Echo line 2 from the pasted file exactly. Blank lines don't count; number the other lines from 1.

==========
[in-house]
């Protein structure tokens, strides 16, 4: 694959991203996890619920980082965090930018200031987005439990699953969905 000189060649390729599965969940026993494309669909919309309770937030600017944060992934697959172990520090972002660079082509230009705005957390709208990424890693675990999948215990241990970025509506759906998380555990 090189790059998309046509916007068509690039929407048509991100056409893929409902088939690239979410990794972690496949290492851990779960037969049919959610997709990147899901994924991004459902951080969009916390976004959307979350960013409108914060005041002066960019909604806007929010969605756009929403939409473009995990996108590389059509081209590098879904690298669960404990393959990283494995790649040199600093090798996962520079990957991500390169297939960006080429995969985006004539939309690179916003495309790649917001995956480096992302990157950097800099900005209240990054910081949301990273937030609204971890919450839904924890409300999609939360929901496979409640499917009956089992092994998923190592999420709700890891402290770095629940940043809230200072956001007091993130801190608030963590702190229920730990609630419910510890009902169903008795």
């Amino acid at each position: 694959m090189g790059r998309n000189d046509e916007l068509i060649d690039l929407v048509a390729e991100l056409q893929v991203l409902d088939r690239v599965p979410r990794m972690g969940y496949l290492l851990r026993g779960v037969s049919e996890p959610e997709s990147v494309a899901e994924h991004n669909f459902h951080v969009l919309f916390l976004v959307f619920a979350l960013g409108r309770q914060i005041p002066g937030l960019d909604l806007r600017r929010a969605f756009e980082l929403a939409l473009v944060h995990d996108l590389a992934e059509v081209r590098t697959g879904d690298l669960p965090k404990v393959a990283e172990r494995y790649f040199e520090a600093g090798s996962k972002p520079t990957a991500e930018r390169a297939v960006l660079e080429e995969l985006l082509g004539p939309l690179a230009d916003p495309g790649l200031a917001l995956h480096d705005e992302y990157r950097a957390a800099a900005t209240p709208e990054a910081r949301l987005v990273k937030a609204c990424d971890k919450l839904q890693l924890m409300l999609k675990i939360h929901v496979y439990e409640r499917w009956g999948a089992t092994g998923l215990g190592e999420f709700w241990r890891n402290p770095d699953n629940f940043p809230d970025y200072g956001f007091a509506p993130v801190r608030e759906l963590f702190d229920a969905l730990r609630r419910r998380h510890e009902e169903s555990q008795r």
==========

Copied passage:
């Protein structure tokens, strides 16, 4: 694959991203996890619920980082965090930018200031987005439990699953969905 000189060649390729599965969940026993494309669909919309309770937030600017944060992934697959172990520090972002660079082509230009705005957390709208990424890693675990999948215990241990970025509506759906998380555990 090189790059998309046509916007068509690039929407048509991100056409893929409902088939690239979410990794972690496949290492851990779960037969049919959610997709990147899901994924991004459902951080969009916390976004959307979350960013409108914060005041002066960019909604806007929010969605756009929403939409473009995990996108590389059509081209590098879904690298669960404990393959990283494995790649040199600093090798996962520079990957991500390169297939960006080429995969985006004539939309690179916003495309790649917001995956480096992302990157950097800099900005209240990054910081949301990273937030609204971890919450839904924890409300999609939360929901496979409640499917009956089992092994998923190592999420709700890891402290770095629940940043809230200072956001007091993130801190608030963590702190229920730990609630419910510890009902169903008795």